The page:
The Laurel Highlands Hiking Trail extends seventy miles from Ohiopyle State Park to Seward, just north of Johnstown. The trail traverses state parks, state forests, state game lands, other public lands and private lands. The trail is open year round and marked with 2" x 5" yellow blazes. Trails that lead to and from parking areas and shelters are marked with blue blazes. Mile markers are placed every mile along the trail, starting at the southern terminus at the Ohiopyle State Park. Overnight camping along the trail can only take place at designated areas and require reservations with DCNR. I've wanted to do an overnight backpacking trip on the Laurel Highlands Trail but never got around to coordinating a trip. So I figured I'd do the next best thing and do a day hike to see some of the great views into the Conemaugh Gorge found along the northern end of the trail.
|Trailhead:||N 40° 24.53'
W 79° 00.35'
|Trail Length:||5.4 miles|
|Hike Time:||3.5 hours|
|Near:||On route PA56
just south of
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When I woke up the morning of the hike I was disappointed to see so much fog. I knew the views I was looking forward to enjoying would be obscured. Undeterred I set off for the northern terminus of the trail located just south of Seward, PA. If I was lucky the fog would lift and at worse I got some much needed exercise.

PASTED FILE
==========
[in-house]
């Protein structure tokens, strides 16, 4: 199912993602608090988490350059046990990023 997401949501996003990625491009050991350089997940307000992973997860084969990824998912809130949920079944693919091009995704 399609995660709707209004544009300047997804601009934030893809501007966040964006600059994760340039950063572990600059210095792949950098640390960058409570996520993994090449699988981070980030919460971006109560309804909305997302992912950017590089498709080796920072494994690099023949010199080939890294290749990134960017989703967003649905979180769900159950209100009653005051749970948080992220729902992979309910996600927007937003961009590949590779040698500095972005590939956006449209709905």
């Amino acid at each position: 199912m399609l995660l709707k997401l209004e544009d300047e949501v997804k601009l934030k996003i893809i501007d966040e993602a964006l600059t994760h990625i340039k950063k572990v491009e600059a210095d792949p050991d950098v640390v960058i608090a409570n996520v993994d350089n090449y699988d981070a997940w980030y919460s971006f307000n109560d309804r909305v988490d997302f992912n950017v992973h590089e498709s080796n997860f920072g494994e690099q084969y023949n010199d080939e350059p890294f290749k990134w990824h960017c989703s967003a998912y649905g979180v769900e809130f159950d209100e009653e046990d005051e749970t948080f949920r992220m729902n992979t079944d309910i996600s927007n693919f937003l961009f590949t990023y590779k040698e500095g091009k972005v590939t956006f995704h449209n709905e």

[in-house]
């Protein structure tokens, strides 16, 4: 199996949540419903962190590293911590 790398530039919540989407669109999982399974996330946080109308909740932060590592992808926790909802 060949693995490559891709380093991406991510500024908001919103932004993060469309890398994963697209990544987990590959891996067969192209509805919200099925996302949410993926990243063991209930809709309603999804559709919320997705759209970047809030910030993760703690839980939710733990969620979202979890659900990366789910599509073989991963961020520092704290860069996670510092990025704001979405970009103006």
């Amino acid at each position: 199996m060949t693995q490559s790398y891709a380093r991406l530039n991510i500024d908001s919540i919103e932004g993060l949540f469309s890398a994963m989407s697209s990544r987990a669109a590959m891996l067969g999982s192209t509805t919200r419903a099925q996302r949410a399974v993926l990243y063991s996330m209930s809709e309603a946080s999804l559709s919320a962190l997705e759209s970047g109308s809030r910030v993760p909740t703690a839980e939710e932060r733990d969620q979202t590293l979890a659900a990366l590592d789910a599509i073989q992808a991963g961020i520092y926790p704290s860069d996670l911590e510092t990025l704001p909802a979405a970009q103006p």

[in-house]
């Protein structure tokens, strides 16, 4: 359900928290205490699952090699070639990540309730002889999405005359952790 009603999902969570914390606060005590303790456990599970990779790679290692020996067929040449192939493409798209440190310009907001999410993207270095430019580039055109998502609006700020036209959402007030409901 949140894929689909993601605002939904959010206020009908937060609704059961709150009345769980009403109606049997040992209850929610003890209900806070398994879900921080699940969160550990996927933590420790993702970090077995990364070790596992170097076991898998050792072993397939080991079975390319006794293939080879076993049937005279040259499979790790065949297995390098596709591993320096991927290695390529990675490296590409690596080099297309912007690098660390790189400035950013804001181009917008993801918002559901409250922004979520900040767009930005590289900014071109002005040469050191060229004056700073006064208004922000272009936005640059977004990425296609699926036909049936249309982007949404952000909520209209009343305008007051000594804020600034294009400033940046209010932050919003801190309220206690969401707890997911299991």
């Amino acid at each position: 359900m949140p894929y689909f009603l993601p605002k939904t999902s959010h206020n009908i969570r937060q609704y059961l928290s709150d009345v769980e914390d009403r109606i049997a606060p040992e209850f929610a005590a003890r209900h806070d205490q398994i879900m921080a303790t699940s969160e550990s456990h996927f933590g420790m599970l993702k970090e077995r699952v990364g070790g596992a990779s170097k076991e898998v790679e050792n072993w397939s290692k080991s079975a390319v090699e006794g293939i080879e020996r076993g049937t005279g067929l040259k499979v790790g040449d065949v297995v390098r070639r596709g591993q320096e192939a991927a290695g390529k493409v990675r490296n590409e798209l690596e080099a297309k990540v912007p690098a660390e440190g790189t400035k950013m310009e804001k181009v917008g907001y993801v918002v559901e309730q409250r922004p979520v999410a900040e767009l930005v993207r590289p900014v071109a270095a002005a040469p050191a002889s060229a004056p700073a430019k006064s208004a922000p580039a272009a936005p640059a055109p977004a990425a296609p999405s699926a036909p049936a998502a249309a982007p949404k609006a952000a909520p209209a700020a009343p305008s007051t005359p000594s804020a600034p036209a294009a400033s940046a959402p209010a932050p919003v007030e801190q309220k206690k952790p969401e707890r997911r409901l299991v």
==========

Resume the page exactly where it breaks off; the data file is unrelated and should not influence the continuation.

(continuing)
The northern terminus trailhead for the Laurel Highlands Trail is located just off route PA56, south of the town of Seward. To reach the trailhead from the east or west, you will need to get on route US22. Coming from the east, once you pass through Ebensburg, keep your eyes open for the route PA56 exit. Coming from the west, you'll pass through the town of Blairsville, climb to the top of the Allegheny Plateau, and then look for signs for route PA56. Once you exit at route PA56 you'll want to head south. Drive for 4 miles, passing through Seward, and keep an eye open to the right side of the road. You'll see a sign for the Laurel Highlands Trail where you turn right and travel 0.3 miles to the parking area. The trail head is located at the far end of the parking area.
When I arrived at the trailhead for this hike I was greeted by moderate fog and a light mist. Temperatures were rather comfortable and I soon found that I enjoyed the light mist during the long, continuous climb on the first part of this hike.
The register at the trail head is actually located about 500 feet in from the parking area. My guess is that they placed it here to cut back on vandalism. There were two mailboxes at the register. One was locked with a slit in the door and the other was not. Opening the unlocked mailbox, I pulled out a small form that I filled out and placed it in the locked mailbox. After registering I was ready to start my hike on the Laurel Highlands Trail.